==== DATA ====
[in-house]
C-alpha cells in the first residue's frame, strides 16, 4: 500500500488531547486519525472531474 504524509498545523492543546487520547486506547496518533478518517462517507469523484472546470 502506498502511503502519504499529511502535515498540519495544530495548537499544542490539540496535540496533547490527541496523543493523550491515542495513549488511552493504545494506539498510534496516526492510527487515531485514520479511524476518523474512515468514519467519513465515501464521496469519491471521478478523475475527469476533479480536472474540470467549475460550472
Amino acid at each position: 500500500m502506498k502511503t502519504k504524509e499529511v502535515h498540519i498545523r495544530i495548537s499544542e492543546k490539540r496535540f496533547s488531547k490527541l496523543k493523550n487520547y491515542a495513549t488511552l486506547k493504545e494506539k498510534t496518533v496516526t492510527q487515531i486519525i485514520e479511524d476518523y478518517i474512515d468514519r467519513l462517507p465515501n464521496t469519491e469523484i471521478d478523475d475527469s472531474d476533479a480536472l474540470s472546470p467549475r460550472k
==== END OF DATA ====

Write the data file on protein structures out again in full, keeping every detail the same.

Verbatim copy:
[in-house]
C-alpha cells in the first residue's frame, strides 16, 4: 500500500488531547486519525472531474 504524509498545523492543546487520547486506547496518533478518517462517507469523484472546470 502506498502511503502519504499529511502535515498540519495544530495548537499544542490539540496535540496533547490527541496523543493523550491515542495513549488511552493504545494506539498510534496516526492510527487515531485514520479511524476518523474512515468514519467519513465515501464521496469519491471521478478523475475527469476533479480536472474540470467549475460550472
Amino acid at each position: 500500500m502506498k502511503t502519504k504524509e499529511v502535515h498540519i498545523r495544530i495548537s499544542e492543546k490539540r496535540f496533547s488531547k490527541l496523543k493523550n487520547y491515542a495513549t488511552l486506547k493504545e494506539k498510534t496518533v496516526t492510527q487515531i486519525i485514520e479511524d476518523y478518517i474512515d468514519r467519513l462517507p465515501n464521496t469519491e469523484i471521478d478523475d475527469s472531474d476533479a480536472l474540470s472546470p467549475r460550472k